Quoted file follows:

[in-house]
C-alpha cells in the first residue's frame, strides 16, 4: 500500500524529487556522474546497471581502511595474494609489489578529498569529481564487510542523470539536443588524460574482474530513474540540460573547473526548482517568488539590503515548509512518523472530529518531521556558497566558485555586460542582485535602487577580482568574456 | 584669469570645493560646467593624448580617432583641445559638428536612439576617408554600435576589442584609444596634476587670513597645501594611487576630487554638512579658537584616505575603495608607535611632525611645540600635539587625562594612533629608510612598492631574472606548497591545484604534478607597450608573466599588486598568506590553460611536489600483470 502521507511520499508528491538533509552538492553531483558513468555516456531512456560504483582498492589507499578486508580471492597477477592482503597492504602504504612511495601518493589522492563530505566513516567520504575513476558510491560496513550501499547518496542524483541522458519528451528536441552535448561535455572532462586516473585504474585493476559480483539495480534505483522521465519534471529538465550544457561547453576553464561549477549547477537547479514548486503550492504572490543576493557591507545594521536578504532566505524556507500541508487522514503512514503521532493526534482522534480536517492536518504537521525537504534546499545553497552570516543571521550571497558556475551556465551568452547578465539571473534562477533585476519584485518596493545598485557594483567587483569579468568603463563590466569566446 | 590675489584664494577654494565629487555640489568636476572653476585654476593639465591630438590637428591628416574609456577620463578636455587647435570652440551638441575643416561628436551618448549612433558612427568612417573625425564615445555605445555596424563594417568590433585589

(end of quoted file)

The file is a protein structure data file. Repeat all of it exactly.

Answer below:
[in-house]
C-alpha cells in the first residue's frame, strides 16, 4: 500500500524529487556522474546497471581502511595474494609489489578529498569529481564487510542523470539536443588524460574482474530513474540540460573547473526548482517568488539590503515548509512518523472530529518531521556558497566558485555586460542582485535602487577580482568574456 | 584669469570645493560646467593624448580617432583641445559638428536612439576617408554600435576589442584609444596634476587670513597645501594611487576630487554638512579658537584616505575603495608607535611632525611645540600635539587625562594612533629608510612598492631574472606548497591545484604534478607597450608573466599588486598568506590553460611536489600483470 502521507511520499508528491538533509552538492553531483558513468555516456531512456560504483582498492589507499578486508580471492597477477592482503597492504602504504612511495601518493589522492563530505566513516567520504575513476558510491560496513550501499547518496542524483541522458519528451528536441552535448561535455572532462586516473585504474585493476559480483539495480534505483522521465519534471529538465550544457561547453576553464561549477549547477537547479514548486503550492504572490543576493557591507545594521536578504532566505524556507500541508487522514503512514503521532493526534482522534480536517492536518504537521525537504534546499545553497552570516543571521550571497558556475551556465551568452547578465539571473534562477533585476519584485518596493545598485557594483567587483569579468568603463563590466569566446 | 590675489584664494577654494565629487555640489568636476572653476585654476593639465591630438590637428591628416574609456577620463578636455587647435570652440551638441575643416561628436551618448549612433558612427568612417573625425564615445555605445555596424563594417568590433585589